This compound gives an immediate positive test for carbonyl groups with 2,4-dinitrophenylhydrazine. The infra-red curve also confirms the presence of a Ketonic carbonyl group. 1
Example ll The procedure of Example I is followed employing 400 parts of tetrahydrofuran, 23 parts of sodium dispersed in 23 parts of mineral oil, 184 parts of benzoylmethylcyclopentadiene, and 63 parts of powdered MnCl The manganous chloride is added to the benzoylmethylcyclopentadienyl sodium solution at a temperature of 20 C. After maintaining the mixture at reflux temperature for two hours, the intermediate containing bis(benzoylmethylcyclopentadienyl) manganese is transferred under nitrogen to the pressure resistant vessel and the vessel f, charged with CO and heated from about 22 C.148 C. at 680 to 2175 p.s.i.g. The reaction is essentially completed in about 1 hour as indicated by the cessation of CO uptake. The vessel is then cooled, the product mixture removed, andthe resultant product-benzoylmethylcyclopentadienyl manganese tricarbonyl-purified by extraction into ether followed by evaporation of the low boiling liquids under reduced pressure. The residue is then recrystallized from petroleum ether and sublimed at 90 C. and 1 millimeter. The product, a yellow crys talline solid melts at 115-119 C. and gives a good analysis for the calculated C, H and Mn content; viz, 59.7%, 3.41% and 17.1% respectively.
The process of Example II is repeated except that the intermediate reaction mixture is reacted with carbon monoxide at a temperature of substantially 34 C. and a pressure of about 1195-2000 p.s.i. A good yield of benzoylmethylcyclopentadienyl manganese tricarbonyl results.
A variation of Example II, by which the same product is prepared, consists of addingbenzoylmethylcyclopentadiene to a mixture of manganous chloride and sodium dispersed in mineral oil and then reacting the mixture thus obtained with carbon monoxide-to get a good yield of benzoylmethylcyclopentadienyl manganese tricarbonyl.
Example 111 Carbon monoxide is reacted with bis(propionylcyclopentadienyl) manganese in tetrahydrofuran at substantially 170 C. and 400-600 p.s.i.g. over a period of about 5 hours. The reaction mixture is then discharged into about 800 parts of water and steam distilled, taking off the tetrahydrofuran first and the product next. The product is separatedfrom the water layer and purified by distillation at reduced pressures. A good yield of propionylcyclopentadienyl manganese tricarbonyl product is obtained.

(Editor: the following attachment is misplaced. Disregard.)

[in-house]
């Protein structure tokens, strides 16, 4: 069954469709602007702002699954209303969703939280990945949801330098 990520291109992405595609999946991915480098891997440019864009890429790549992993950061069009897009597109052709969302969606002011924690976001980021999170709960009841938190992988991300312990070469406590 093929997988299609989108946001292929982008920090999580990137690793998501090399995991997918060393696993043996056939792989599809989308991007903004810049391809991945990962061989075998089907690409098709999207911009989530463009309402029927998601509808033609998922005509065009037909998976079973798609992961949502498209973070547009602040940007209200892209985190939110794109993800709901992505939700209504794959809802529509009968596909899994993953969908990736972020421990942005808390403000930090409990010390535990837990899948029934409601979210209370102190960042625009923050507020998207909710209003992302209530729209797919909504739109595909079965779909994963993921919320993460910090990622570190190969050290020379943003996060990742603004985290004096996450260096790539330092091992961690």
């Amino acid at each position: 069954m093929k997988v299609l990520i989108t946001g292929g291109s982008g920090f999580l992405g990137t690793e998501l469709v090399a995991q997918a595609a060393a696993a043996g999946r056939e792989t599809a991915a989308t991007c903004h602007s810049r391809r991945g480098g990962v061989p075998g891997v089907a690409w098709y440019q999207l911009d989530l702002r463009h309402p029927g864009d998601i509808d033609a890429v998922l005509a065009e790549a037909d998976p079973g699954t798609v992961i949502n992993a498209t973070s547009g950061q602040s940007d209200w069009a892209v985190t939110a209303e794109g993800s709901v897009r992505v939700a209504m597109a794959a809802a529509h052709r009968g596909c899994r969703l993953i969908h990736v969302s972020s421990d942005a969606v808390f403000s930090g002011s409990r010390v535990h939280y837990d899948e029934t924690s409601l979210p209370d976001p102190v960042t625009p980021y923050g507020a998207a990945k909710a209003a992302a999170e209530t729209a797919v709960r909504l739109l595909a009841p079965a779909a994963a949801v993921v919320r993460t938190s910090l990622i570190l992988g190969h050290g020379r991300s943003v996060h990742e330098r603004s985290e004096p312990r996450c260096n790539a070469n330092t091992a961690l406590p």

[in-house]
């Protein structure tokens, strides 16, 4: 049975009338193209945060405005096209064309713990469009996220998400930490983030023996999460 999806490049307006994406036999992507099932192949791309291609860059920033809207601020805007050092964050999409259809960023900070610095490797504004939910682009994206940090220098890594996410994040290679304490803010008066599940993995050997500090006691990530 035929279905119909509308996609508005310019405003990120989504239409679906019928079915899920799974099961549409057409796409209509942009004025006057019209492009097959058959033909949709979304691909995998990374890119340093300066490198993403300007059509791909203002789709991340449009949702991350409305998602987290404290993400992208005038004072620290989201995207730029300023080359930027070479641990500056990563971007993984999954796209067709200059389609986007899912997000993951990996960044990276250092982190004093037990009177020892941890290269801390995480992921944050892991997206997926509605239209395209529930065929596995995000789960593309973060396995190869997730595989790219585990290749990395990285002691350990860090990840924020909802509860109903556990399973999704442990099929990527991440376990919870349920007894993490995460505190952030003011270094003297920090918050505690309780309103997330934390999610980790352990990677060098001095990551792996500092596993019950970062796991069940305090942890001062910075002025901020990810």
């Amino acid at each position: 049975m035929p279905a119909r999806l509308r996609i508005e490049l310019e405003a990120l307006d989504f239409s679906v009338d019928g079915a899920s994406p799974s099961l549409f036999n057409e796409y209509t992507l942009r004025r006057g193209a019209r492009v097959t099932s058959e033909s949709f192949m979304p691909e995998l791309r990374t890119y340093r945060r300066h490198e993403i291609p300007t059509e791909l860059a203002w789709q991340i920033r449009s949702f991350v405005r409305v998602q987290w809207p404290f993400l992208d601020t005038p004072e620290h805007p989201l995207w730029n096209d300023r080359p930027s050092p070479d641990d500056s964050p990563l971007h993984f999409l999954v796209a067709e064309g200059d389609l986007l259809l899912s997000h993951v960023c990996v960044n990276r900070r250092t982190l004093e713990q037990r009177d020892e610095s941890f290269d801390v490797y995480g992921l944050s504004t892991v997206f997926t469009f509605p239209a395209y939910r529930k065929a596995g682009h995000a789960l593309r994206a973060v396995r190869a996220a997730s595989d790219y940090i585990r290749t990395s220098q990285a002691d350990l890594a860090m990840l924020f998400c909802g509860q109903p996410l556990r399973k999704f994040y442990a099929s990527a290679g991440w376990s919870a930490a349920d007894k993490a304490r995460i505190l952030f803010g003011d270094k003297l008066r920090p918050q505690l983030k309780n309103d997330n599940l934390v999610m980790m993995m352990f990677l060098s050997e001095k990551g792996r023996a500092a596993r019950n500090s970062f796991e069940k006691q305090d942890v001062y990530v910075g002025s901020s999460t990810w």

Good yields are also obtained when pressures of carbon monoxide below one atmosphere are employed.
The process outlined above is applicable to other compounds of this invention. Thus, by starting with acetylindene, acetylindenyl manganese tricarbonyl is prepared by the process described in Example I. Further, propionylethenylcyclopentadienyl manganese tricarbonyl is prepared in this manner by starting with propionylethenylcyclopentadiene.
The temperatures of the steps in the process illustrated by the above examples may be varied. For example, the reaction of sodium with the acyl cyclomatic compound can be performed at temperatures up to the boiling point of the cyclomatic compound. A preferred range of temperatures is from about 10 C. to about 65 C. when conducting the reaction in a solvent, such as tetrahydrofuran. The upper temperature represents 7 the boiling point of tetrahydrofuran. The manganese salt, i.e., MnCl MnBr or MnSo etc., is conveniently added to'the alkali metal acyl cyclomatic compound at temperatures ranging from 20 to 65 C. and higher, depending on the boiling point of the solvent, and since there is no great temperature rise upon addition of the manganese halide, the temperature limits are not critical. However, it is preferred to conduct this reaction at a temperature of from 2065 C. in order to cut down the time of reaction. The reaction mixture need not be refluxed; however, reflux periods up to 16 hours are employed with good success.
The temperature at which CO reacts with the intermediate bis(acylcyclomatic) manganese compound varies from 0 C. to about 350 C. with the rate of reaction increasing as the temperature is increased. The temperature of the reaction depends on the freezing point of the intermediate bis(acylcyclomatic) manganese compound or the freezing point of the solvent employed, if any, and also upon the pressure. An especially preferred range of temperatures for the carbonylation of the cyclomatic manganese intermediate is from 20 to about 200 7 C., as temperatures within this range are easily maintainable and good yields are realized.
Carbon monoxide reacts with the acylcyclornatic manganese compound to form the acylcyclomatic manganese tricarbonyl compounds at pressures below atmospheric to as high as 50,000 p.s.i. and higher. However, a preferred range of pressures at which the reaction can be conducted is from about 10 to about 10,000 p.s.i.g., as no great advantage is gained by going to higher pressures, and at pressures below about 10 p.s.i.g. the time required to obtain a given amount of product is considerably lengthened. An especially preferred range of pressures for the carbonylation of acylcyclomatic manganese compounds according to this invention is from 20 to about 1000 p.s.i., as it isfound that this reaction proceeds quite readily and can be conducted in moderatepressure apparatus.